A neighbor who says he witnessed the final seconds before a state trooper’s fatal shooting of a deaf Charlotte man says another highway patrol car arrived first and blocked the street, setting up last week’s deadly confrontation between Daniel Harris and Trooper Jermaine Saunders.
Mark Barringer, a resident of the Seven Oaks neighborhood, said he saw the end of the 7-mile chase between Harris and Saunders. He said Saunders appears to have crashed his car into a tree entering the neighborhood. When the trooper drove by, Barringer said, heavy, white smoke was coming from under the hood.
Barringer’s account adds new details to what has been a curtain of silence surrounding Harris’s death. The State Bureau of Investigation did not respond to emails attempting to confirm what Barringer says he saw.
While an SBI spokesman said agency investigators were scheduled to meet with Mecklenburg County District Attorney Andrew Murray this week, a spokeswoman for the prosecutor’s office said Friday that no such meeting has been scheduled and likely would not be held until the investigation is complete.
A source familiar with the case told the Observer that Saunders’ car did not carry a video cam. Nor was Saunders believed to be wearing a body camera. Earlier this week, the SBI was still seeking witnesses.
SBI spokesman Shannon O’Toole says the autopsy and toxicology reports on Harris will take about three months. As part of Department of Public Safety policy, Saunders was placed on administrative leave after the shooting. O’Toole said the trooper, on the force since 2014, met with SBI investigators Tuesday night.
The series of events that turned a traffic stop for speeding into the fatal shooting of an unarmed deaf man has left Harris’ family and friends grieving and confused. Barringer says he was taking his recycling to the curb when he heard a police siren wailing down Seven Oaks Drive. He said his view from his home on Yaupon Drive was blocked by a hill. But he believes the patrol car stopped near the house Harris shared with his family members.
Barringer said he never saw Harris’ car arrive from the opposite direction. But a second trooper car – blue lights flashing, smoke coming from the hood – came into view and began to slow. He said he believes Saunders was behind the wheel.
“The highway patrol car was definitely smoking. It appeared to have been an aggressive car chase,” Barringer said. “I got a clue that this was not going to end well.”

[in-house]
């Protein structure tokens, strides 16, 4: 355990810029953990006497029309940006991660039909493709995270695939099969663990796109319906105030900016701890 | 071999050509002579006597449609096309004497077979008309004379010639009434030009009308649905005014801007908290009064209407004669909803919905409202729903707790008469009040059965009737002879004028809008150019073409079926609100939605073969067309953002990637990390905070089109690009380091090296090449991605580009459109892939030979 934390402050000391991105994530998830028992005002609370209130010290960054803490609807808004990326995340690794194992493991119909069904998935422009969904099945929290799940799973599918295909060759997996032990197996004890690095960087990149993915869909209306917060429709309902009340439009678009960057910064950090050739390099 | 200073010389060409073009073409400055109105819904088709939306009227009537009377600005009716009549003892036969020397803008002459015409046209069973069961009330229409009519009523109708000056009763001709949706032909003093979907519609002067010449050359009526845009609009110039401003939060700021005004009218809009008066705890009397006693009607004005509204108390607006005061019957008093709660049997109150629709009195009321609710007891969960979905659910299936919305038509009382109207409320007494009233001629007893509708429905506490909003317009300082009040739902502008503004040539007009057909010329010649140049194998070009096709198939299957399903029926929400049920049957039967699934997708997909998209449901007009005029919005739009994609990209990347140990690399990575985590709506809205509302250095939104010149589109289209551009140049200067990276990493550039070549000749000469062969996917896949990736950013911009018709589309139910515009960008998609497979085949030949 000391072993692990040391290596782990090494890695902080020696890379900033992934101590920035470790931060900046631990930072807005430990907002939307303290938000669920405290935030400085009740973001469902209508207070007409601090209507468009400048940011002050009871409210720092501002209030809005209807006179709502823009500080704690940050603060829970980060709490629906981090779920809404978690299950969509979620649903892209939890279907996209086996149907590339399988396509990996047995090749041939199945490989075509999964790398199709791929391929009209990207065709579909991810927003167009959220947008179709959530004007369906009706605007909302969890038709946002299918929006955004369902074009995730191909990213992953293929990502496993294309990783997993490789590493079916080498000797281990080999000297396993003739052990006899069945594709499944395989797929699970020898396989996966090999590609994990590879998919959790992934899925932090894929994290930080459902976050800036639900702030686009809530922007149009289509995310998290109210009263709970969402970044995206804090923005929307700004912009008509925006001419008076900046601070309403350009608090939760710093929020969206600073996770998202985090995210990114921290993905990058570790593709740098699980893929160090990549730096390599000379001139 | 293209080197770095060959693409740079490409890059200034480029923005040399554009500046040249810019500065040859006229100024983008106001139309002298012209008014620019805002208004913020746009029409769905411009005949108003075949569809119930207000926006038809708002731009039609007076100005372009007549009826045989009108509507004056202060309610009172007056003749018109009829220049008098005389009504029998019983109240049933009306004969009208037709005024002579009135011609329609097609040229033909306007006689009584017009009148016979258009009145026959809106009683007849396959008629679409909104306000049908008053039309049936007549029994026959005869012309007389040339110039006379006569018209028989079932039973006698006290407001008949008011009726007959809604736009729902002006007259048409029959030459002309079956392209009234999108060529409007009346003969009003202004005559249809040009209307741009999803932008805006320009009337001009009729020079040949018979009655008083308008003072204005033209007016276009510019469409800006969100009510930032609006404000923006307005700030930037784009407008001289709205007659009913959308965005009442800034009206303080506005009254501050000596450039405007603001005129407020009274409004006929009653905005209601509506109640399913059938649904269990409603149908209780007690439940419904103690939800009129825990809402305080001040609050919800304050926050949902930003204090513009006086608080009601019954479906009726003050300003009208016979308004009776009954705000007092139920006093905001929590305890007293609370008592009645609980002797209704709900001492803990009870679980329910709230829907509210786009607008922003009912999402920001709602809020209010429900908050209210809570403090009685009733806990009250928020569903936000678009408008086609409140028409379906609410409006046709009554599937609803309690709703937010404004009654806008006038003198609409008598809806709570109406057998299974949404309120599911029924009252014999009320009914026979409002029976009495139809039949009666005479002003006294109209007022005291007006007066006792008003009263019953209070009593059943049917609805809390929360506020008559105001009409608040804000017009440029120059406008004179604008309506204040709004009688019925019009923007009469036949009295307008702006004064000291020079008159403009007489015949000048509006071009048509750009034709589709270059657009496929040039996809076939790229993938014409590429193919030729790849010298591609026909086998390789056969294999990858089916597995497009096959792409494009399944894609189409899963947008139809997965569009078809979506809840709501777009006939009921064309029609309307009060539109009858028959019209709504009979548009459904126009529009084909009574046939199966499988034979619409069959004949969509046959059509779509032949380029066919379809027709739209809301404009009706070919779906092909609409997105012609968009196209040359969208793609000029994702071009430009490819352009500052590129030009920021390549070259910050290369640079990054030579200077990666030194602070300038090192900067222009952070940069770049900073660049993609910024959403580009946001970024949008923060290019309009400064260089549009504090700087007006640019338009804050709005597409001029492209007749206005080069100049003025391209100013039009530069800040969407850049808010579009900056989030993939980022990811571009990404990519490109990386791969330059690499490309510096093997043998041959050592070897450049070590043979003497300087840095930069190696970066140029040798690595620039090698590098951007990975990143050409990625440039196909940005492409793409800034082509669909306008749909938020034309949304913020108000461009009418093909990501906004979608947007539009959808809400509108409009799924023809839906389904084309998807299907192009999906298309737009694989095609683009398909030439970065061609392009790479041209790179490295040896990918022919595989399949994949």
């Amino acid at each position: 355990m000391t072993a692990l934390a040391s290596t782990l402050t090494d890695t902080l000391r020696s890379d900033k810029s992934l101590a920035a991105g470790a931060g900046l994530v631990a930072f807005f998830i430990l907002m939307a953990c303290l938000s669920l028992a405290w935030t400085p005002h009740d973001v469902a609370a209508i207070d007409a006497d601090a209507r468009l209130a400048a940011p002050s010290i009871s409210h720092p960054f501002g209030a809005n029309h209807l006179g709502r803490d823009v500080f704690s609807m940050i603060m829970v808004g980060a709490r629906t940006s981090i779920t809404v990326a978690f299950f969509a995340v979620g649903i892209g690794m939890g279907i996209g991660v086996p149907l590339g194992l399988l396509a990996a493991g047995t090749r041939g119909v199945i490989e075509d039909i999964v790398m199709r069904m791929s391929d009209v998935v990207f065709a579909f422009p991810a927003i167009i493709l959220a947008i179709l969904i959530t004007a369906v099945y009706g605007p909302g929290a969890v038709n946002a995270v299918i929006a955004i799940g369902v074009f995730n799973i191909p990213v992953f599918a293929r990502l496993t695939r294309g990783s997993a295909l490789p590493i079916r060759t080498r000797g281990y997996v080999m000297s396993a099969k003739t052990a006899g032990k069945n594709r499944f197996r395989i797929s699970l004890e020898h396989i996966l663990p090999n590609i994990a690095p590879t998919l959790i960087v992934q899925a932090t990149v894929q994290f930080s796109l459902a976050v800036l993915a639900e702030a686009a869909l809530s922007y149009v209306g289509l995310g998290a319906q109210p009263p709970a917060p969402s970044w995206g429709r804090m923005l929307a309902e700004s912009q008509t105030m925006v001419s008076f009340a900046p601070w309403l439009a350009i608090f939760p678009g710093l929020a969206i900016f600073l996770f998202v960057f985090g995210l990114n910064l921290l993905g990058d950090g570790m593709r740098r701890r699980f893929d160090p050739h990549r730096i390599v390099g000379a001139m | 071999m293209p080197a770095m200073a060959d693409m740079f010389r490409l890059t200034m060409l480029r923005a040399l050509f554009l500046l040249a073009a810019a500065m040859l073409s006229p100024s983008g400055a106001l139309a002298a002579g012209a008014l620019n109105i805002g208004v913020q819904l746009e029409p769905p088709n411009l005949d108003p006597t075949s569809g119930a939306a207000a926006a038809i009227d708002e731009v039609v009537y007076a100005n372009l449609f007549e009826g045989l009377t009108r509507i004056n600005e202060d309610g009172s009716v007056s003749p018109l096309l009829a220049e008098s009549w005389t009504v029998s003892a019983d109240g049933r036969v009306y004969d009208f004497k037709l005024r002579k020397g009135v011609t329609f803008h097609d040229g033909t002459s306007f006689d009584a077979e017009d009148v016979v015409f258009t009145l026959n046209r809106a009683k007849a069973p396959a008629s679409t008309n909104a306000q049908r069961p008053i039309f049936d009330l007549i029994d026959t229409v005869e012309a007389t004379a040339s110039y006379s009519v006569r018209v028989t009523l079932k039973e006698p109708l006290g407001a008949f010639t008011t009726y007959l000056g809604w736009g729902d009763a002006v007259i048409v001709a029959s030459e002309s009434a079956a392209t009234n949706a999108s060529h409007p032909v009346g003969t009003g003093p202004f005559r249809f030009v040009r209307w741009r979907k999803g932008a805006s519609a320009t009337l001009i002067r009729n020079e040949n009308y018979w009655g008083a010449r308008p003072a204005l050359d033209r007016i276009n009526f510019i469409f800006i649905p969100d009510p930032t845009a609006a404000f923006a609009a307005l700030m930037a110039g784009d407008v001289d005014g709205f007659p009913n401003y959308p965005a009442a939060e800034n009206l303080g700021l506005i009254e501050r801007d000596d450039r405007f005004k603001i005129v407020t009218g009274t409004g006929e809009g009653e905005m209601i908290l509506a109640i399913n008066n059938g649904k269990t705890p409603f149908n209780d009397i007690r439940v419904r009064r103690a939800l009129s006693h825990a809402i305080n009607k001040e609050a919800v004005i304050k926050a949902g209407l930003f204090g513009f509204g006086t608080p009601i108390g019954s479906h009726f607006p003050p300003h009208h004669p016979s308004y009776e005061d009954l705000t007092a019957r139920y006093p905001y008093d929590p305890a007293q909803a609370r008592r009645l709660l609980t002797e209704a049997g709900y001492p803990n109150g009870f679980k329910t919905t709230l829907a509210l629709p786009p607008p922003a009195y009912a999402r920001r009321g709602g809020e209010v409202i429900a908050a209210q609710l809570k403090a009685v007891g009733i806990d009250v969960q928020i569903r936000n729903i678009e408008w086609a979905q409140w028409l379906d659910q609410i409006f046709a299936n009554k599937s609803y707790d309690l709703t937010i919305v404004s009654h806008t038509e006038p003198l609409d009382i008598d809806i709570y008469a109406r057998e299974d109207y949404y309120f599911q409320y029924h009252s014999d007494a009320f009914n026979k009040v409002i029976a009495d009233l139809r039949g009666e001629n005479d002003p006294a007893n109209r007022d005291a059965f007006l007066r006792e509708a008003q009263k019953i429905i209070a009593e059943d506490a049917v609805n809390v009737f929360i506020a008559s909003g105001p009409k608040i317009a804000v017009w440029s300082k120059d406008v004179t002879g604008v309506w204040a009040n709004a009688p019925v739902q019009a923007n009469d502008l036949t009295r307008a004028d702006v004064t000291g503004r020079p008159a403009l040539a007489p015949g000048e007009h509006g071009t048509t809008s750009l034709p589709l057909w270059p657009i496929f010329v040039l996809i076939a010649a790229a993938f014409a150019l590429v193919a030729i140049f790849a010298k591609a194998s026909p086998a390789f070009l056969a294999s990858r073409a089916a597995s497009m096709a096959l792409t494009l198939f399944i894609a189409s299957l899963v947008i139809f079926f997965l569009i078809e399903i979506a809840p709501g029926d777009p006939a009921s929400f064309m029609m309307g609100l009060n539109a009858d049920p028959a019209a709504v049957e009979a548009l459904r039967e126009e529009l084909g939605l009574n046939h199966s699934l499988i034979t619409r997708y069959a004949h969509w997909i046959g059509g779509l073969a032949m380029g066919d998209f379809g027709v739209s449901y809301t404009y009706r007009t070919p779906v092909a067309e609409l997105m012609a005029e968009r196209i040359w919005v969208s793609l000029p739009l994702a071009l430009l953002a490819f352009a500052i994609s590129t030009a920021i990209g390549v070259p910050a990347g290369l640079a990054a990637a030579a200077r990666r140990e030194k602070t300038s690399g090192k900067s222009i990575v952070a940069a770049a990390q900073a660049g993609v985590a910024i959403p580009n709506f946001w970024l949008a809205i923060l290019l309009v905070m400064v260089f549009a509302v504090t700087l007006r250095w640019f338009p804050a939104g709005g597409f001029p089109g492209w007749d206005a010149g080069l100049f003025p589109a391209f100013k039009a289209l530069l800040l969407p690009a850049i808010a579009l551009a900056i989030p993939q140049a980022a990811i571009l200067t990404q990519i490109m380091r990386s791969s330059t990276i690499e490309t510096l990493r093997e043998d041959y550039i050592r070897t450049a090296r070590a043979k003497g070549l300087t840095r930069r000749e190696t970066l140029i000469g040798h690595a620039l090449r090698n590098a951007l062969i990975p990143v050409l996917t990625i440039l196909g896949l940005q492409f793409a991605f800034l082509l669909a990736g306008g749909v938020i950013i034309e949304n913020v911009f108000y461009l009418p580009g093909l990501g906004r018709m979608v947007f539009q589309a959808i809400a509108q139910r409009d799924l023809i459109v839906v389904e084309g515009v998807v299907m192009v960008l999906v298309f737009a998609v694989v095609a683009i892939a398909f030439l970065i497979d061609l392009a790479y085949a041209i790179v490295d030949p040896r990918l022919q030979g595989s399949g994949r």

Six to 10 seconds after Saunders’ car disappeared behind the hill, Barringer said he heard a single gunshot. He says he ran toward it.
There, about 150 away, Barringer said he saw Harris’ body lying in the street, a few houses down from his family’s home. Two state trooper cars were parked nearby. It appeared that the first trooper car had blocked Harris from getting to his driveway, Barringer said.
Later, Barringer said he discovered a heavily damaged crepe myrtle at the neighborhood entrance about a half mile away. There was also a trail of what appeared to be radiator fluid leading to the shooting scene.
‘A reasonable belief’
According to public records, Harris, 29, was twice charged with resisting arrest in 2010. He was found guilty in Connecticut; in Florida, the charge was dropped.
His family members, who are also deaf, believe Harris may not have heard or understood the troopers’ commands. Neighbors have speculated that Saunders misinterpreted Harris’ gestures as he tried to communicate.
Criminal charges against officers for on-duty shootings are exceedingly rare; for troopers even more so. About 1,000 cases of police deadly force occur nationally each year. Since 2005, only 75 have led to arrests of the officers involved, says Phillip Stinson of Bowling Green State University, who tracks police shootings. Of those arrests, only four were state troopers.
According to a statement from Murray’s office, charges are only filed against an officer when there is “a reasonable likelihood” that they can lead to a unanimous conviction by a jury.
In North Carolina and nationwide, shootings are considered justified if officers acted on the “reasonable” belief that they or others were in imminent danger of death or serious bodily harm.
Mecklenburg has had only one officer arrested for an on-duty shooting in the past four decades. That was Charlotte-Mecklenburg police Officer Randall Kerrick, who was charged in 2013 and was acquitted two years later following a hung jury at his manslaughter trial.
Murray recused himself from that case. But he chose not to be bring charges in at least four fatal police shootings since 2012. The gap between the shootings and Murray’s announcement that they were justified ranged from 1-5 months.
Researcher Maria David contributed.